AuthorTopic: Sailing Family Lost Off Sanibel Island  (Read 1240 times)

Offline Eddie

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Sailing Family Lost Off Sanibel Island
« on: June 23, 2016, 06:57:26 PM »
I'm sure some of you have been following the news of the family lost at sea this last week off the Gulf coast of Florida. It's a sad tale. I expect the boat was dismasted and sunk. Two bodies, part of a mast, and a lot of floating debris have been found. It was a man and his three kids, all teenagers, I believe.

http://www.foxnews.com/us/2016/06/23/second-body-mast-recovered-by-coast-guard-in-search-for-missing-florida-family.html



It's a cautionary tale, I believe, because everything  I've read leads me to believe they were not equipped or experienced enough to be making an offshore passage, even though their itinerary was an easy hundred mile trip that should have been no big deal this time of year. They called someone by cell phone to say they were in heavy weather, but it sounded like the kind of heavy weather that four able bodied sailors is a 29 ft boat should have handled okay, even with some problems, like being dismasted, which sounds like what happened.

They probably waited too long to reef their main, maybe didn't have roller furling or a storm jib. No radio. No epirbs. One body was found wearing a PFD, but that won't necessarily save you from drowning in a squall, or dying from exposure after  a day or two in the water.

I am reminded of how incredibly lucky I have been. I remember a time 29 years ago when we were knocked down just at dusk, in November, with our two little kids, one five and one three (although they were already excellent swimmers). We were so lucky that a boat came along and took the kids onboard. We turtled, but got the boat upright and the sails down, and they towed us, (the boat full of water) for an hour to land. I stayed on board, as did my buddy. We were suffering from serious hypothermia by the time we got to land. I remember I couldn't stop shaking for half an hour.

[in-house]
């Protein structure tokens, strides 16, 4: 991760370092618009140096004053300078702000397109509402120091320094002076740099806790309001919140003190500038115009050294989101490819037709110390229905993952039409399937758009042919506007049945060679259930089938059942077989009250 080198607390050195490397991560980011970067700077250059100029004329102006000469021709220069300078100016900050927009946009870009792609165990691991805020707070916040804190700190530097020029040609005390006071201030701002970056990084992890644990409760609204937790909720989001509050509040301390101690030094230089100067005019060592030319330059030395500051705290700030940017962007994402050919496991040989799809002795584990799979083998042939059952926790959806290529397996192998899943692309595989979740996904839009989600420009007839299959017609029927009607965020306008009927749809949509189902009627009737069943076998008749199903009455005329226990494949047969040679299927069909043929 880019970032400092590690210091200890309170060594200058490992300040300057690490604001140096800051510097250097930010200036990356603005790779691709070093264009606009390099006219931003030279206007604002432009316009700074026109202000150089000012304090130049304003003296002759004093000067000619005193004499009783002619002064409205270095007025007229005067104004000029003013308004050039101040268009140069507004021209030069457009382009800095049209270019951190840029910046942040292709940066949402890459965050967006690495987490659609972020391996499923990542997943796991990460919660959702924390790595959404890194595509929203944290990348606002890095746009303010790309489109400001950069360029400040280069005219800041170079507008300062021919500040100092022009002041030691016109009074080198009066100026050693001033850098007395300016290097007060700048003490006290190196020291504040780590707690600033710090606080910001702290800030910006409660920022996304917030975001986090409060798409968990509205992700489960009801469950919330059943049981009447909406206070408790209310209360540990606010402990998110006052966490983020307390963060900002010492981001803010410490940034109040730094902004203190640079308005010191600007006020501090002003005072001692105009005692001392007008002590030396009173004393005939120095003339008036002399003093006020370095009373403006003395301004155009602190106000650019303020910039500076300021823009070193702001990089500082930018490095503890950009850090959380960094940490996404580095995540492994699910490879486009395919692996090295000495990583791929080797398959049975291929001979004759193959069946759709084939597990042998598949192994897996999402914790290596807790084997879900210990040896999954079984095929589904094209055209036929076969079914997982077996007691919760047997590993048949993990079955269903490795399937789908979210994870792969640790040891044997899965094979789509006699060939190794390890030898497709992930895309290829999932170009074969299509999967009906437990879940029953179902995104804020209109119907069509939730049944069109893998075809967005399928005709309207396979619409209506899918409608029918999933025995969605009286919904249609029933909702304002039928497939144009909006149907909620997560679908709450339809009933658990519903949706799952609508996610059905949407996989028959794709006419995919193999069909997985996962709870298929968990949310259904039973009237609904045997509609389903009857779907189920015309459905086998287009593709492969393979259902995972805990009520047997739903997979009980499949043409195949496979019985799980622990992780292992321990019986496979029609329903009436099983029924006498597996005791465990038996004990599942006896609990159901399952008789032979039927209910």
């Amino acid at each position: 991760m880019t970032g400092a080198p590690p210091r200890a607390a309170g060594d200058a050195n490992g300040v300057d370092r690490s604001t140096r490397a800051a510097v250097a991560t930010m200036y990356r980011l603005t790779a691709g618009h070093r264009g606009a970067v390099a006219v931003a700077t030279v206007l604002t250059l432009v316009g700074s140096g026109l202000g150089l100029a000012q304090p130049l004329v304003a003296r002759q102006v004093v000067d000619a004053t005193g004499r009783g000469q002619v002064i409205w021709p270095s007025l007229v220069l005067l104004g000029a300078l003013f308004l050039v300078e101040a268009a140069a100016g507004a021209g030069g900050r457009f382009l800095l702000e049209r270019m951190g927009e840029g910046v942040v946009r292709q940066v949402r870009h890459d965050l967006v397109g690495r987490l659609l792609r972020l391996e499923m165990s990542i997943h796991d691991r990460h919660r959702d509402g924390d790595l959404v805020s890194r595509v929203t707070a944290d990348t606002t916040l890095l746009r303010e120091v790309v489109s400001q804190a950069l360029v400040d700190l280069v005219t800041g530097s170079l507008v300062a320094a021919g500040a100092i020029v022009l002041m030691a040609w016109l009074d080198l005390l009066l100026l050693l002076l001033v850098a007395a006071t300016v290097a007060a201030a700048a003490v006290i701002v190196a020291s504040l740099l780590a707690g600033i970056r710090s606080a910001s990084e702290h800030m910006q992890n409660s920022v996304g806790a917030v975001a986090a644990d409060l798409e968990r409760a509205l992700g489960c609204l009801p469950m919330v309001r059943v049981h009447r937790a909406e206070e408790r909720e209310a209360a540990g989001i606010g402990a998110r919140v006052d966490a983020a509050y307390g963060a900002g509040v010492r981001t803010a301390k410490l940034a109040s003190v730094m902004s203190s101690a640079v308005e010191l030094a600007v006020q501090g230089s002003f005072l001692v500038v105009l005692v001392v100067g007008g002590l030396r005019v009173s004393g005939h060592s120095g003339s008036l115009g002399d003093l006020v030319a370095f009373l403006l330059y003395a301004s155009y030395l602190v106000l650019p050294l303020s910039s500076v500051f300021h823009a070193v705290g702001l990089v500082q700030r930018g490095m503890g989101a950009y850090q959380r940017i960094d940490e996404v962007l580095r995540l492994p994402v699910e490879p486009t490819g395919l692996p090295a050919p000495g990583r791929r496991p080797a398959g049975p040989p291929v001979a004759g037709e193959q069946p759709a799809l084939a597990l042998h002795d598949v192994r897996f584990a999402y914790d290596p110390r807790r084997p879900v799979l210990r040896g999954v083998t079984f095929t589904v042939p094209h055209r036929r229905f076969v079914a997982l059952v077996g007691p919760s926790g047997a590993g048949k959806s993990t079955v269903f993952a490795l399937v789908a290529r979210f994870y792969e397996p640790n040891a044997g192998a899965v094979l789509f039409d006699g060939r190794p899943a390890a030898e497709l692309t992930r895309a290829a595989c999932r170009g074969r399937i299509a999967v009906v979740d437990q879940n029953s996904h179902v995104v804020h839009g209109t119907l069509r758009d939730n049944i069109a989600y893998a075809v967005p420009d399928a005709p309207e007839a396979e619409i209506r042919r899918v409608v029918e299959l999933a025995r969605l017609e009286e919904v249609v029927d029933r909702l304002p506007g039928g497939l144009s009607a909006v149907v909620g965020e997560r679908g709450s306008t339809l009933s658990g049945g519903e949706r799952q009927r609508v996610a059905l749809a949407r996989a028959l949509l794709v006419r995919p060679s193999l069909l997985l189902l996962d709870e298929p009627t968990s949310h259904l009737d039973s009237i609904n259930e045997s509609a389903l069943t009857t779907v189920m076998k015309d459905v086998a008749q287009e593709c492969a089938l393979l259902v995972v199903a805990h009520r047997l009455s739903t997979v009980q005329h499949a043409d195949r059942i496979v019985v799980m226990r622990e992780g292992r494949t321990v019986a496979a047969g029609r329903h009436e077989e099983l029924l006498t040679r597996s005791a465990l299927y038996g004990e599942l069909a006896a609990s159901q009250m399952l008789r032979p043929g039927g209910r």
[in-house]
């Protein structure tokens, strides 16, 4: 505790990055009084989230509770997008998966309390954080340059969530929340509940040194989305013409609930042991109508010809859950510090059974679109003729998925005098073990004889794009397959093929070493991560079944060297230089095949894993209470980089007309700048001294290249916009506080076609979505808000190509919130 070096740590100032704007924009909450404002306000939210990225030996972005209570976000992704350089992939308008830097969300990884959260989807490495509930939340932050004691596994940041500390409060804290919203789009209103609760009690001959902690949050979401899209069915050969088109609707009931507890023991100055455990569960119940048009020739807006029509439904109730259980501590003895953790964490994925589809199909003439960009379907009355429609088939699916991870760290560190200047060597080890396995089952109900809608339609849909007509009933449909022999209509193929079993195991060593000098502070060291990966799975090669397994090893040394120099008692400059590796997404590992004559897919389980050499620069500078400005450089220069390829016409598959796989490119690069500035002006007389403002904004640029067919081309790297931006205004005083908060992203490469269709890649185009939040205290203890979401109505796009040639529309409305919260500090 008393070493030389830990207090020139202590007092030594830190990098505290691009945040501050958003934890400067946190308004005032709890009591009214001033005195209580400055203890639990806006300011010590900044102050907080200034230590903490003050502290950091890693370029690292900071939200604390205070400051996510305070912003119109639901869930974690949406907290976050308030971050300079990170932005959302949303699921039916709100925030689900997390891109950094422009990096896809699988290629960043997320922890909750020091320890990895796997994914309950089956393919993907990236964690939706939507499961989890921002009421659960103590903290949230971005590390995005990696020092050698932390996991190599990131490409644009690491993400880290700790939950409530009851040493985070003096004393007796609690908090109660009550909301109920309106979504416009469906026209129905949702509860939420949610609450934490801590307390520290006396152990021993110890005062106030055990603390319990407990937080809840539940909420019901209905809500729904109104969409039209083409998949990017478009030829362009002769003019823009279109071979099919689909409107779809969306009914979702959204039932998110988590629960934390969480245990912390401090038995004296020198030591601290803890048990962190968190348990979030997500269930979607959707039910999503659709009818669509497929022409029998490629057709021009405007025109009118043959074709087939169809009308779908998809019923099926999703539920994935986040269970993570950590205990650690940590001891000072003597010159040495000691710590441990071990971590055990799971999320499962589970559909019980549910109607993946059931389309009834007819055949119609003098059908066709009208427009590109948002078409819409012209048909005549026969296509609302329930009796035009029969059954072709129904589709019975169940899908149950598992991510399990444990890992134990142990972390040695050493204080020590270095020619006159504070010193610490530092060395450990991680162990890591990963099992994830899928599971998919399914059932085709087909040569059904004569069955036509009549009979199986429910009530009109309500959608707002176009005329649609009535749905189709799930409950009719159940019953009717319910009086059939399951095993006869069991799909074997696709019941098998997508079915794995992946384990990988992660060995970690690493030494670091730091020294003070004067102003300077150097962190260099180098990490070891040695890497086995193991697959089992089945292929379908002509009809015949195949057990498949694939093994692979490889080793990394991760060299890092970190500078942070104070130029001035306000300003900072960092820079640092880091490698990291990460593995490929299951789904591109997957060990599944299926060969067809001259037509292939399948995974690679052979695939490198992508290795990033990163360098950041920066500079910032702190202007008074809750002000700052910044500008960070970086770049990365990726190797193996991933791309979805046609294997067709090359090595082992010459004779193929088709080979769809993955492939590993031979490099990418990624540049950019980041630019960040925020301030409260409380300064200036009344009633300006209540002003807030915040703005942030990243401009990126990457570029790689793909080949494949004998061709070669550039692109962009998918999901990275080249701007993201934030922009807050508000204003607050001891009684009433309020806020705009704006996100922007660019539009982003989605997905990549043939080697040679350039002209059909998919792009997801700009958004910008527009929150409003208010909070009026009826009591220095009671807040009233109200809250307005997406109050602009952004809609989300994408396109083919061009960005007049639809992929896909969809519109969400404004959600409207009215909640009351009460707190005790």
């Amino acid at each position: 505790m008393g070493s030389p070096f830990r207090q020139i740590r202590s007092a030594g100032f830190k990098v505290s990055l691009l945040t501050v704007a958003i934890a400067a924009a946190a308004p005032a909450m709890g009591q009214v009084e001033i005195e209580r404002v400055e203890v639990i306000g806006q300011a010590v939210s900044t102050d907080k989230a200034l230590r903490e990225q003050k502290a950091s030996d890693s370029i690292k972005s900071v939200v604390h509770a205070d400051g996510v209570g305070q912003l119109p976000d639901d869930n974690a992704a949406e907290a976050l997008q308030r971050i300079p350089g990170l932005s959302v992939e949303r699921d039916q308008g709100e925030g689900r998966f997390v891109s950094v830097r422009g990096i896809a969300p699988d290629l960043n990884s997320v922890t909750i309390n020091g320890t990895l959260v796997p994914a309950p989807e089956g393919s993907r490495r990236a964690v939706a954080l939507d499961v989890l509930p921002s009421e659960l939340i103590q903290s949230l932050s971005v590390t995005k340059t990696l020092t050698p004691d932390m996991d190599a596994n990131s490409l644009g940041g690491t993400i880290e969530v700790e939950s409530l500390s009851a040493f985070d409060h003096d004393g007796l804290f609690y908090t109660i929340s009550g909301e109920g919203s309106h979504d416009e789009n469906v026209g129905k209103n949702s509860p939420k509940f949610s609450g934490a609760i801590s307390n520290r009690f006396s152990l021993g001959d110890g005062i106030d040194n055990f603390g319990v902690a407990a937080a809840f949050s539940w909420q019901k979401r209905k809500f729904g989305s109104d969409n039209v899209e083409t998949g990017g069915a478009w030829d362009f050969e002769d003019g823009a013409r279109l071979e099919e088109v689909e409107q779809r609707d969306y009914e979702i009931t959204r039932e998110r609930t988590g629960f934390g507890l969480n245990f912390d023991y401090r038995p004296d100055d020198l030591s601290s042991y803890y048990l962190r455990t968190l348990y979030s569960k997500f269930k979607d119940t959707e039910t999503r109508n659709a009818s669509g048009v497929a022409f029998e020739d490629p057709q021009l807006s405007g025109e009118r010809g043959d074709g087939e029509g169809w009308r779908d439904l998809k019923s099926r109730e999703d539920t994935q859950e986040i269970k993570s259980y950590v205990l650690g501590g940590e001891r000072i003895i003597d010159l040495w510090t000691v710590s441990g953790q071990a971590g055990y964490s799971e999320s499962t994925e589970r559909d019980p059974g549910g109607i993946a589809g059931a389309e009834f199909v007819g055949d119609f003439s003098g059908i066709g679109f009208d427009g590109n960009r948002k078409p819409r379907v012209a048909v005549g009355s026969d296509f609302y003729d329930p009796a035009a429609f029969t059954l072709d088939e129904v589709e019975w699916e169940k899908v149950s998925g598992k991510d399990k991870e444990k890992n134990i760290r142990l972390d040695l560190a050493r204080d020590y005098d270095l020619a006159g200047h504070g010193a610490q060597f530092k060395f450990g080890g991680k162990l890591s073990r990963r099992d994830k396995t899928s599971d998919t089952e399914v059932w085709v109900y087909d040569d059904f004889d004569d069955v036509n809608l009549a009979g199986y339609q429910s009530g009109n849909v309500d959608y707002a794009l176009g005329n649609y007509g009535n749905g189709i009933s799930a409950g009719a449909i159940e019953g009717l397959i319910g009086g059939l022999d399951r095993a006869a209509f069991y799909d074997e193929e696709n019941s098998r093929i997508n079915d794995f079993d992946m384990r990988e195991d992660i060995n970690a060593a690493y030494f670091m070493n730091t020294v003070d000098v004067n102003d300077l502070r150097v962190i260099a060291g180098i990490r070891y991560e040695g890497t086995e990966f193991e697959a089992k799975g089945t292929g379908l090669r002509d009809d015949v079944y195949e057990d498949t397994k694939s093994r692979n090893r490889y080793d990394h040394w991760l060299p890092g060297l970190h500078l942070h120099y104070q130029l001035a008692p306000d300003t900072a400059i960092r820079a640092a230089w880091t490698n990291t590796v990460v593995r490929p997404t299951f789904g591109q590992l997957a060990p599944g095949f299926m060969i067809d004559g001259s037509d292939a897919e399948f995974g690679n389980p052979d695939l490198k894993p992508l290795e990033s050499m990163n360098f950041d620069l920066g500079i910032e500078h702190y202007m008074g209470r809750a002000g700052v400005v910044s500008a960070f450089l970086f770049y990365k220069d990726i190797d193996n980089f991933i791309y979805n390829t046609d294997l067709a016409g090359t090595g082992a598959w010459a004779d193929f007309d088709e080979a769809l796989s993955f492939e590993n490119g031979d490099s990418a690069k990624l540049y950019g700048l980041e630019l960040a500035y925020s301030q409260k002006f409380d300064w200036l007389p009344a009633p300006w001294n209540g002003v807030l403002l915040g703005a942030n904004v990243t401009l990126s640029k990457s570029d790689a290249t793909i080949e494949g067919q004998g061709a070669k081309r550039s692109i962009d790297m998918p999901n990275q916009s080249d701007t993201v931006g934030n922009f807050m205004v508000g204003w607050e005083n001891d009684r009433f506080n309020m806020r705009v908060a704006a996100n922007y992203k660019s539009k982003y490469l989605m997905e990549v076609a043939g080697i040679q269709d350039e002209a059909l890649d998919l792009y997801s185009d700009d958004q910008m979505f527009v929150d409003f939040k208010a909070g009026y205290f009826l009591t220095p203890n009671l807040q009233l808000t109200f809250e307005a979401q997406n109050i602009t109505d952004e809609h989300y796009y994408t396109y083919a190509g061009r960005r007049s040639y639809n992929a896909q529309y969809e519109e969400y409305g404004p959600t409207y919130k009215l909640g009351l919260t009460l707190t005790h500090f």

It was a lesson for me. One I was fortunate to learn with no bad consequences. This Florida family was not so lucky. I am sorry for their loss.
What makes the desert beautiful is that somewhere it hides a well.

Offline RE

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Re: Sailing Family Lost Off Sanibel Island
« Reply #1 on: June 23, 2016, 07:13:28 PM »
The Sea offers a measure of FREEDOM, but with it comes a lot of RISK.

It does sound like they were poorly prepped and inexperienced.  However, GETTING experienced isn't EZ without either RISK, or plenty of Money to pay an experienced captain on your first Blue Water voyages.

One thing here is that with the increasing violence of the weather possible even on short passages, it seems likely that statistically more Yachties will be lost at sea.

I never came close to any of this, even when we sailed to Tasmania.  My dad hired a captain and 2 crew for that trip, and as the Roaring 40s go, the weather and seas were pretty decent.

The only thing semi-close for me was as a child, and not in a Sailboat.  We were in a Rowboat with a boy around 12 or so, a friend of my sister also 12. I was 5. It was just before we left for Brazil. We got blown offshore at Coney Island, and the tide was running out.  The boy we were with was named Michael, and he rowed and rowed for 2 hours against the tide.  We sang Michael Row Your Boat Ashore.  I was scared I remember.  He managed to do it.  Covered in sweat as I recall, and he barely could lift himself from the boat when we made shore.

So it goes.  It is the Law of the Sea.

RE
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